On the eve of the fiftieth anniversary of the American Revolution, the marquis de Lafayette embarked on a tour of the United States, returning for a final time to the country he helped establish and whose democratic experiment he saw as a model for the rest of the world. In August 1824, Lafayette sailed into New York Harbor, beginning a thirteen-month tour of the United States that took the Frenchman to all twenty-four states of the union. He was celebrated in each city and town, and the routes along the way, with processions, banquets and receptions, worship services, and visits to important sites. His presence was commemorated with a flood of souvenirs—prints, ceramics, ribbons and other decorative and household goods—that met the intense demand for a memento of the French hero. Marking the bicentennial of Lafayette’s farewell tour, this exhibition will explore the impact of the American Revolution on a new generation of American citizens and Lafayette’s role in highlighting the fulfillment and ongoing promise of its ideals.

Born into an aristocratic French family, Marie Joseph Paul Yves Roch Gilbert Du Motier, marquis de Lafayette (1757-1834), would devote his life to the cause for liberty. Orphaned at the age of thirteen with a sizeable inheritance, the young marquis joined the French military and soon learned of the rebellion in America. In December 1776 he formally pledged to join the American fight for independence and would become a major general in the Continental Army. Lafayette quickly established himself as one of George Washington’s most trusted officers during the American Revolution, as well as a brave battlefield commander and an indispensable advocate of the Franco-American alliance. Once American independence was secured, Lafayette returned to France as an international hero. There he was instrumental in organizing the French branch of the Society of the Cincinnati, a hereditary organization founded in New York in 1783 to memorialize the principles of the American Revolution and the service of the men who fought for American independence—on both the American and French sides.

Lafayette hoped to secure the kind of liberty for France and other countries that he had fought for in America. An early leader of the French Revolution, he was the principal author of the Declaration of the Rights of Man and of the Citizen, which was inspired by his experience in the American Revolution. He also encouraged national independence movements in Poland, Ireland, Italy, Greece and South America. Lafayette fought just as vehemently for personal freedom, working to establish and preserve universal liberty for all men and women. His most extensive efforts in support of human liberty were his work to end slavery and the African slave trade. He participated in abolition societies in the United States and France, argued in the French National Assembly for the rights of free blacks, lobbied his slave-owning American friends on emancipation, and even purchased property in the Caribbean where he thought enslaved people could eventually be freed and given work.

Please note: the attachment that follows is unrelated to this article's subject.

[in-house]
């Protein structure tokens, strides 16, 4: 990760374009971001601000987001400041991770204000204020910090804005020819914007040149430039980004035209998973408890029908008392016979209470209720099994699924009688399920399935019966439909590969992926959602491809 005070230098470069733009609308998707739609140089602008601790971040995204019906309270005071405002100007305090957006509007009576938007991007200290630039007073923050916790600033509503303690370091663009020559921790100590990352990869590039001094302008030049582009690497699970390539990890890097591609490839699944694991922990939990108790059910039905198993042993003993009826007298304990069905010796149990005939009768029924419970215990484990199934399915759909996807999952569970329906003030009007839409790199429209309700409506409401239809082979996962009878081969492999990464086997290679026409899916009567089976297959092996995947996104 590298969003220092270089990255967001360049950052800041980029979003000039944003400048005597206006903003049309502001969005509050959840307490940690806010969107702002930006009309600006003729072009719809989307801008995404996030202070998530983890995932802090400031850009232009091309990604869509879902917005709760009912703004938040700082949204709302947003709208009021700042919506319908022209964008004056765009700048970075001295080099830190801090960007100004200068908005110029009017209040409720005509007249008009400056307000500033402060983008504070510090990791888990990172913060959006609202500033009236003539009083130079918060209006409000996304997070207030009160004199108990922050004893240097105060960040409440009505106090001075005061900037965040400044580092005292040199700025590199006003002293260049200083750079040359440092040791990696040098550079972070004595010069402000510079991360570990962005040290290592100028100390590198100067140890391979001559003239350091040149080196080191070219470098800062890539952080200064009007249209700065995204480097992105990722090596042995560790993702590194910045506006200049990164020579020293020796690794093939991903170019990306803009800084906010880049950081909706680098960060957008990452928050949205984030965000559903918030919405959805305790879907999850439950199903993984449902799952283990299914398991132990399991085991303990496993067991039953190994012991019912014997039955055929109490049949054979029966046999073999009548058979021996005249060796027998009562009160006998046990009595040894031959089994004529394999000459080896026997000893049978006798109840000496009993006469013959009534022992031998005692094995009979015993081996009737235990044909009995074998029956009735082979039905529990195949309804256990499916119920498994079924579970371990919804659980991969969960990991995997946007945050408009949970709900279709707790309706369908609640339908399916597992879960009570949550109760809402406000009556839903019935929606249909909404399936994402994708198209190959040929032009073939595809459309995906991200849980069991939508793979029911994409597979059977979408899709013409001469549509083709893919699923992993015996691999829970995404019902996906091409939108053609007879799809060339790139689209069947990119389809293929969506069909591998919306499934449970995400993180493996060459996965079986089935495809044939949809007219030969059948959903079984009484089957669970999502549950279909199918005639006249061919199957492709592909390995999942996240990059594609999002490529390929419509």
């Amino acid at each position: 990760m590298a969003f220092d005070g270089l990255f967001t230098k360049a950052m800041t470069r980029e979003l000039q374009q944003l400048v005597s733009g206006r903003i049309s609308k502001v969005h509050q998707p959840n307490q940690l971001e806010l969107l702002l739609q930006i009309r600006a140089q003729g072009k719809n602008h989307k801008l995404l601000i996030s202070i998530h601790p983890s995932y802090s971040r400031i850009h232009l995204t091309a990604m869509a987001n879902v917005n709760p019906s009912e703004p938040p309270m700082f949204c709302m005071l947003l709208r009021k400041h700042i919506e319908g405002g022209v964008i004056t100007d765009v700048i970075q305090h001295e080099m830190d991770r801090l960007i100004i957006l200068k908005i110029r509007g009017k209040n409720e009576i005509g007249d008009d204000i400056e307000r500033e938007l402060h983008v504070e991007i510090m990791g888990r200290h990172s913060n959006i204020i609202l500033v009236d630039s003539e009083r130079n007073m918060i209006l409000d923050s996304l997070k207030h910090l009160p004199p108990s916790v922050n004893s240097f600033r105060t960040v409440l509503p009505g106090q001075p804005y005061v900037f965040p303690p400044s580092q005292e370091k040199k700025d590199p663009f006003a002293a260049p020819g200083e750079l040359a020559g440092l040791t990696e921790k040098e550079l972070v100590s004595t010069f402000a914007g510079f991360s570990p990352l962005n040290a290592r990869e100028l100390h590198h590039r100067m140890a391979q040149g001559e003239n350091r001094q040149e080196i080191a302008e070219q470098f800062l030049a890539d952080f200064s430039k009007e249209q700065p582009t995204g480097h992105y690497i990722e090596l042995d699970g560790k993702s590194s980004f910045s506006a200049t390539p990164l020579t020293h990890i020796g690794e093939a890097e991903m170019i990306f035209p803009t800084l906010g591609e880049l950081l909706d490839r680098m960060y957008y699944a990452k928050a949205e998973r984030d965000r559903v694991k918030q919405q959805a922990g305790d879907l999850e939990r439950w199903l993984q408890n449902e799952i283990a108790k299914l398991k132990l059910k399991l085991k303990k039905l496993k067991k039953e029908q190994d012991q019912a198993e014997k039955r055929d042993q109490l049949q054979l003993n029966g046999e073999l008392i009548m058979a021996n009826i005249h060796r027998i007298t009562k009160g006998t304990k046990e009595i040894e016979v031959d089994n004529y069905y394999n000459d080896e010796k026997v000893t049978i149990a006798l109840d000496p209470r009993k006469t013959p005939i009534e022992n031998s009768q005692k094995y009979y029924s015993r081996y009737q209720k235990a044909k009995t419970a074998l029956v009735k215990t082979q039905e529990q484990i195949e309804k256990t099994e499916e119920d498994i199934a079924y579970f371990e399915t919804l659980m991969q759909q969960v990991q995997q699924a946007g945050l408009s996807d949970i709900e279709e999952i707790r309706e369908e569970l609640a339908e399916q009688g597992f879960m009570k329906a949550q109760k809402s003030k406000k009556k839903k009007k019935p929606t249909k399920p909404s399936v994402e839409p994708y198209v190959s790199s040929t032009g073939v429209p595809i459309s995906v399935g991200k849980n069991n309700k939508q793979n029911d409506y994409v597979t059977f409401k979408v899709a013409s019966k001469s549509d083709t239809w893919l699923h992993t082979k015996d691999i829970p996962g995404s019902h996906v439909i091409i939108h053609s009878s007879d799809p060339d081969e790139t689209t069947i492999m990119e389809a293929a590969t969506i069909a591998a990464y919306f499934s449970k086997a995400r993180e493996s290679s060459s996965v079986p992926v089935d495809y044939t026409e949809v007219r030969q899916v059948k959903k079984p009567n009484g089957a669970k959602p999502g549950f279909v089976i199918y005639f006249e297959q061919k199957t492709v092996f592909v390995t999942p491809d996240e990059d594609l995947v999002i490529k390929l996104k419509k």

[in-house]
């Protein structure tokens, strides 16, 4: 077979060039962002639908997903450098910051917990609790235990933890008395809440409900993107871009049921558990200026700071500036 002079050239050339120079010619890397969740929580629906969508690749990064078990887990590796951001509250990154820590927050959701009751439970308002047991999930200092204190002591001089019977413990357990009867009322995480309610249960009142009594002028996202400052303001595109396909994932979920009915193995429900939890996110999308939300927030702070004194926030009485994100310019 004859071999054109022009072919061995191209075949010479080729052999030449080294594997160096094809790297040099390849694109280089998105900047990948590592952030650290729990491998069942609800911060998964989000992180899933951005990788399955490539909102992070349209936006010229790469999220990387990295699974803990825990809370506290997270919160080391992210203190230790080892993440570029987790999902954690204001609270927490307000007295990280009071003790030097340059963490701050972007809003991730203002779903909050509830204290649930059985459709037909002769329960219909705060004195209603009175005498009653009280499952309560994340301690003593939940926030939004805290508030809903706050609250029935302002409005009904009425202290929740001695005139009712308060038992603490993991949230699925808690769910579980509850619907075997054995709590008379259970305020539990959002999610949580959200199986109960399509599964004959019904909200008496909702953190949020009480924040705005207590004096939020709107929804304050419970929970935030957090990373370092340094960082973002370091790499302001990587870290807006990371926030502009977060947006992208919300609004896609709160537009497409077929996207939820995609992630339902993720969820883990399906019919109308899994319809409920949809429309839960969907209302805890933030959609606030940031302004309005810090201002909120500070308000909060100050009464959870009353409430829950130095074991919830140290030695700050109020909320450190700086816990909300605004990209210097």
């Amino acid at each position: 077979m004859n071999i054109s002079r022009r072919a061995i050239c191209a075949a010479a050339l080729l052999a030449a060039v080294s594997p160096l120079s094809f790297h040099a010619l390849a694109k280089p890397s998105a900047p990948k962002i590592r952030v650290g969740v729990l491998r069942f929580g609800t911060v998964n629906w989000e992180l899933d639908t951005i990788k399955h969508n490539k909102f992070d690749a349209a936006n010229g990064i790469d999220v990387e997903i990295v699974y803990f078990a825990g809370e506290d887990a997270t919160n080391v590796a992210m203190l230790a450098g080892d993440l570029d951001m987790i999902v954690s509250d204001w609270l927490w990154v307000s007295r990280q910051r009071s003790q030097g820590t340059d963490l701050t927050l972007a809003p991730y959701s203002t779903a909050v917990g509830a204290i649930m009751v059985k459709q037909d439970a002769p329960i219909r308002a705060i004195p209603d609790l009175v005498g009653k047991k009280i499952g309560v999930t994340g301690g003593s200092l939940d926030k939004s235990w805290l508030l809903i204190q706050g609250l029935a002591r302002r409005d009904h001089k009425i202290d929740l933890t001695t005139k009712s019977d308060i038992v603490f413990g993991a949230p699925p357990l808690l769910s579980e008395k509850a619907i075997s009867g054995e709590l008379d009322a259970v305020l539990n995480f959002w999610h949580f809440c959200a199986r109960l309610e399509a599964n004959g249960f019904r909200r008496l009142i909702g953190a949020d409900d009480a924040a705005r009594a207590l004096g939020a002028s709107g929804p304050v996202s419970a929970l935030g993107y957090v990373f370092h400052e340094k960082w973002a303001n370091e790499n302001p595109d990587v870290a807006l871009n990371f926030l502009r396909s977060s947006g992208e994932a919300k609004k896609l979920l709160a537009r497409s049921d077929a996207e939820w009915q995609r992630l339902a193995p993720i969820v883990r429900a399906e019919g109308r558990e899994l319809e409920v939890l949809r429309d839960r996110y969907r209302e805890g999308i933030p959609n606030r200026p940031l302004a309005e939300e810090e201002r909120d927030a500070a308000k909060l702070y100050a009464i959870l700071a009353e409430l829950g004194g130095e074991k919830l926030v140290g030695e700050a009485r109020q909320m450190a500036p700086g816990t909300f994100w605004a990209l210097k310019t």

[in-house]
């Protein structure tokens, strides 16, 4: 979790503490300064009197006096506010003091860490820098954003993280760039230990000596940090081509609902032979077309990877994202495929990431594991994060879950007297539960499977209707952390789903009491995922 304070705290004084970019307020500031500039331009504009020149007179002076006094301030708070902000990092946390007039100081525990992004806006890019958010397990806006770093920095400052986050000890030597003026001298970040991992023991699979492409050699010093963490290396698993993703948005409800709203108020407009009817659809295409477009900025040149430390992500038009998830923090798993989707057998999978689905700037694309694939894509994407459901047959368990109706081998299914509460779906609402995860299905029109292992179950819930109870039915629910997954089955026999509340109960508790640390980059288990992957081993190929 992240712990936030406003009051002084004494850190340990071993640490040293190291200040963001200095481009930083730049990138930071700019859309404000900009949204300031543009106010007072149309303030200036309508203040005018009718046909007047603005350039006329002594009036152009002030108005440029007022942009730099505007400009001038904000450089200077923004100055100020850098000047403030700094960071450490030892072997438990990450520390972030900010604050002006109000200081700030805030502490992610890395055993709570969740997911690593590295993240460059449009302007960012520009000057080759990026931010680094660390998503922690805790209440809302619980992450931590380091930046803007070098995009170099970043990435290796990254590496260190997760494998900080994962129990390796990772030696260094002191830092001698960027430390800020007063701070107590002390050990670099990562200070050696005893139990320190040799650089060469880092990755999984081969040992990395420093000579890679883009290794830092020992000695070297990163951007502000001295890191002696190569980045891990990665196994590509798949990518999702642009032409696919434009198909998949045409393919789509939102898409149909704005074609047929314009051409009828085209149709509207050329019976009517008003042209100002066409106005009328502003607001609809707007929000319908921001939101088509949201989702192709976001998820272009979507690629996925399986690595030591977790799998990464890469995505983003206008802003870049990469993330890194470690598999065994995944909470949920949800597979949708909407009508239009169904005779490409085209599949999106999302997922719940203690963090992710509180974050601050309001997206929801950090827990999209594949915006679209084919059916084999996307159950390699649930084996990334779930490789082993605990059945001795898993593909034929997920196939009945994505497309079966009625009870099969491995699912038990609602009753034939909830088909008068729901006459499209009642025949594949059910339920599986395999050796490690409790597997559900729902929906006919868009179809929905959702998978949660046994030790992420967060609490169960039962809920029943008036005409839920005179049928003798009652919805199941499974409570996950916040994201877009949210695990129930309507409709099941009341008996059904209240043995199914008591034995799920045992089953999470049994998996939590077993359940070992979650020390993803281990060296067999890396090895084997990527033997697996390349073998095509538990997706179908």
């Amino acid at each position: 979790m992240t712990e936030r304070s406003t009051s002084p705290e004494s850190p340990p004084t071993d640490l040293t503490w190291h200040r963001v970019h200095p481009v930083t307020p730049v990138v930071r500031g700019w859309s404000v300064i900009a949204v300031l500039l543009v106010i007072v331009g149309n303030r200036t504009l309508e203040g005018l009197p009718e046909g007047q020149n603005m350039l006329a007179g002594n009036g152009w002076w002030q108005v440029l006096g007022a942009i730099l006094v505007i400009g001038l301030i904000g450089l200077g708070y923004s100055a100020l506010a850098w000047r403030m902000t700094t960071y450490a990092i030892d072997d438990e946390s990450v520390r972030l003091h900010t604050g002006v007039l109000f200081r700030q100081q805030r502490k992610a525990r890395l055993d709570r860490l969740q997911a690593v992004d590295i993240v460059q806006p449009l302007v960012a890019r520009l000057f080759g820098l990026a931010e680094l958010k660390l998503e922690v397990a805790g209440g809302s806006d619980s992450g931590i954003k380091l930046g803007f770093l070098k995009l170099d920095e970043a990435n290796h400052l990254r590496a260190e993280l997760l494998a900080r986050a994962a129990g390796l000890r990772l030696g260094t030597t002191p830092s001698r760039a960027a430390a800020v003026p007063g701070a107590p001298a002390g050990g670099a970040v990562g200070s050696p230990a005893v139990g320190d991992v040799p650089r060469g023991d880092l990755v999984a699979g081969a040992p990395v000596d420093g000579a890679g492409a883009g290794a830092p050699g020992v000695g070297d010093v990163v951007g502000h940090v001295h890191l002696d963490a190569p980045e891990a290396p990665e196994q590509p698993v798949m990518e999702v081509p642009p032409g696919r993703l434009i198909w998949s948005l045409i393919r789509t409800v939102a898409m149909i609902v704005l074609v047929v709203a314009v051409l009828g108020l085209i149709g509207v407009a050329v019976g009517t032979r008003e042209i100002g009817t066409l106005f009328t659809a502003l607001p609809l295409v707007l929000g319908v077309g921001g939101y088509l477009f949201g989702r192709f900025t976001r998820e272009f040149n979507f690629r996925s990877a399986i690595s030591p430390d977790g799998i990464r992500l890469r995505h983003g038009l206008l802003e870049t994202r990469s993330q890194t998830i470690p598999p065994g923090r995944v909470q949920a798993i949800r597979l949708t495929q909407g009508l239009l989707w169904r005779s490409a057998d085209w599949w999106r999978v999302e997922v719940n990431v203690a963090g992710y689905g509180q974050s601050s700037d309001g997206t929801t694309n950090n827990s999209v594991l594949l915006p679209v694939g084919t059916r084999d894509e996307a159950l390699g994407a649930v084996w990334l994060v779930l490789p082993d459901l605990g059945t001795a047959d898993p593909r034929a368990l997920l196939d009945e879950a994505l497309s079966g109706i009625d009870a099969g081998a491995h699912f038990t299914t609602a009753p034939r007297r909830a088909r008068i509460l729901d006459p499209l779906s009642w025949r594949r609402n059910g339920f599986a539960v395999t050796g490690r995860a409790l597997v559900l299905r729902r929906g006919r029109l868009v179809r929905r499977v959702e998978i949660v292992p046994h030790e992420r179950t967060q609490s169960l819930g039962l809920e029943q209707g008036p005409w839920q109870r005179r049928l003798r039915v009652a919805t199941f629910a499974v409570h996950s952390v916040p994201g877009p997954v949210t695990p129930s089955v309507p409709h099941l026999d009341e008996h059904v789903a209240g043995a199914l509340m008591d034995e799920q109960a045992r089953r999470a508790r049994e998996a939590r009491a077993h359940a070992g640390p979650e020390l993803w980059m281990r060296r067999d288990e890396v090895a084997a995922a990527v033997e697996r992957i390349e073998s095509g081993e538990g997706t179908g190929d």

To Americans in the 1820s, Lafayette represented the French alliance that helped to win American independence and all the soldiers who served in the American Revolution, providing a personal link to George Washington and other founders of the nation. His farewell tour revived an interest in and appreciation for the Revolution, its ideals, and its veterans in popular American culture. It celebrated the United States’ ongoing experiment in democracy, while exposing ways in which the ideals of the Declaration of Independence had not been fully applied in America, as Lafayette argued for an end to slavery and an expansion of civil rights for all citizens. Lafayette’s tour also coincided with the 1824 presidential election, an extremely contentious race primarily between John Quincy Adams and Andrew Jackson. The Frenchman’s presence helped remind Americans of the ideological origins of their nation in the Revolution as they struggled for national unity at a difficult political time.

Through more than forty objects, Fete Lafayette will explore Lafayette’s farewell tour of the United States in 1824-1825 and its role in highlighting the country’s revolutionary ideals for a new era. What Americans celebrated about Lafayette’s life—and what didn’t get wide popular attention—indicated what they thought was important to remember about the French hero, as well as their own revolutionary origins. Layered with what Lafayette himself celebrated about the young republic and what promises of liberty he considered unfulfilled, the exhibition offers a picture of the American democracy just shy of fifty years old and Lafayette’s role in its creation and its vision for the future. Drawn from the collections of the American Revolution Institute of the Society of the Cincinnati and of various lenders, highlights of the exhibition include a mezzotint engraving of Lafayette by the noted American artist Charles Willson Peale; letters between Lafayette, George Washington, Benjamin Franklin and other notable figures in the United States and France; first-hand accounts of Lafayette’s farewell tour and ceramics, silver, medals and other artifacts used to celebrate it; and sculpture, textiles and other objects showing Lafayette’s legacy through World War I and beyond.

Related Programs

Join us for a series of lectures, object talks, and other programs exploring Lafayette’s life and legacy and the importance of his 1824-1825 farewell tour.

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